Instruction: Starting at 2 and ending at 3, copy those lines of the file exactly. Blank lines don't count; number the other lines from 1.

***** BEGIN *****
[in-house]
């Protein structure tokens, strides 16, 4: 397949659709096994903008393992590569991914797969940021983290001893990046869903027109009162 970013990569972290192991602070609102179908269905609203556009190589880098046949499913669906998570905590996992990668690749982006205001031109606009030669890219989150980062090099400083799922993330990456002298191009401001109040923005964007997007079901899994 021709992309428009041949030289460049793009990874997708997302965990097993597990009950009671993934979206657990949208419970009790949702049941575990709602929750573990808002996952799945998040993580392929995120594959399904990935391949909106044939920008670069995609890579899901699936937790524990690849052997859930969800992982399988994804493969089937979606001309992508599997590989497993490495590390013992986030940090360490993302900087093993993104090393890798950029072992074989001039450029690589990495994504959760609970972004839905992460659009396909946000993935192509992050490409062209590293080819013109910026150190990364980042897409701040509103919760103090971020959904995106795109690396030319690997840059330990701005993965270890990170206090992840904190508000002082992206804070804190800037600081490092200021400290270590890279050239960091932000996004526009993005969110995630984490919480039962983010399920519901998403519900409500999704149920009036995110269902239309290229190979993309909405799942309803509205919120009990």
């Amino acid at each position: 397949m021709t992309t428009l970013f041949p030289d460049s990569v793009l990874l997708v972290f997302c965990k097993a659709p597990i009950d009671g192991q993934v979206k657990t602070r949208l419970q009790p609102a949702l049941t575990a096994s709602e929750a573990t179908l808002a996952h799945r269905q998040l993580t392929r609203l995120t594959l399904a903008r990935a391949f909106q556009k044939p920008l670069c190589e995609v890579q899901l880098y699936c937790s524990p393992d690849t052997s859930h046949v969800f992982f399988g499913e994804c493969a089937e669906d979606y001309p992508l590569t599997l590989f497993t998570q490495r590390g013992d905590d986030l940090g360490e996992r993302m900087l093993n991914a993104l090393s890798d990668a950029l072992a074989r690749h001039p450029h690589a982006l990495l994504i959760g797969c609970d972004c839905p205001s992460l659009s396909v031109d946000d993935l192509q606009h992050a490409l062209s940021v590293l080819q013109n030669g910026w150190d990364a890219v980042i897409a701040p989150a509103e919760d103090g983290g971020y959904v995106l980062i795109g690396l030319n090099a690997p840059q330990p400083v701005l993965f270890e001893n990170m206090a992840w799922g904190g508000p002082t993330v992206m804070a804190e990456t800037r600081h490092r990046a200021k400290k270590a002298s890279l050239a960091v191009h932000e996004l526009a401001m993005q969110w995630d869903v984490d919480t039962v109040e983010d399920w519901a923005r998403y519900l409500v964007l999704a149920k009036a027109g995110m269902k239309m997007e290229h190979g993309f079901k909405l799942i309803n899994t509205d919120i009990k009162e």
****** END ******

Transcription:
């Protein structure tokens, strides 16, 4: 397949659709096994903008393992590569991914797969940021983290001893990046869903027109009162 970013990569972290192991602070609102179908269905609203556009190589880098046949499913669906998570905590996992990668690749982006205001031109606009030669890219989150980062090099400083799922993330990456002298191009401001109040923005964007997007079901899994 021709992309428009041949030289460049793009990874997708997302965990097993597990009950009671993934979206657990949208419970009790949702049941575990709602929750573990808002996952799945998040993580392929995120594959399904990935391949909106044939920008670069995609890579899901699936937790524990690849052997859930969800992982399988994804493969089937979606001309992508599997590989497993490495590390013992986030940090360490993302900087093993993104090393890798950029072992074989001039450029690589990495994504959760609970972004839905992460659009396909946000993935192509992050490409062209590293080819013109910026150190990364980042897409701040509103919760103090971020959904995106795109690396030319690997840059330990701005993965270890990170206090992840904190508000002082992206804070804190800037600081490092200021400290270590890279050239960091932000996004526009993005969110995630984490919480039962983010399920519901998403519900409500999704149920009036995110269902239309290229190979993309909405799942309803509205919120009990």
């Amino acid at each position: 397949m021709t992309t428009l970013f041949p030289d460049s990569v793009l990874l997708v972290f997302c965990k097993a659709p597990i009950d009671g192991q993934v979206k657990t602070r949208l419970q009790p609102a949702l049941t575990a096994s709602e929750a573990t179908l808002a996952h799945r269905q998040l993580t392929r609203l995120t594959l399904a903008r990935a391949f909106q556009k044939p920008l670069c190589e995609v890579q899901l880098y699936c937790s524990p393992d690849t052997s859930h046949v969800f992982f399988g499913e994804c493969a089937e669906d979606y001309p992508l590569t599997l590989f497993t998570q490495r590390g013992d905590d986030l940090g360490e996992r993302m900087l093993n991914a993104l090393s890798d990668a950029l072992a074989r690749h001039p450029h690589a982006l990495l994504i959760g797969c609970d972004c839905p205001s992460l659009s396909v031109d946000d993935l192509q606009h992050a490409l062209s940021v590293l080819q013109n030669g910026w150190d990364a890219v980042i897409a701040p989150a509103e919760d103090g983290g971020y959904v995106l980062i795109g690396l030319n090099a690997p840059q330990p400083v701005l993965f270890e001893n990170m206090a992840w799922g904190g508000p002082t993330v992206m804070a804190e990456t800037r600081h490092r990046a200021k400290k270590a002298s890279l050239a960091v191009h932000e996004l526009a401001m993005q969110w995630d869903v984490d919480t039962v109040e983010d399920w519901a923005r998403y519900l409500v964007l999704a149920k009036a027109g995110m269902k239309m997007e290229h190979g993309f079901k909405l799942i309803n899994t509205d919120i009990k009162e």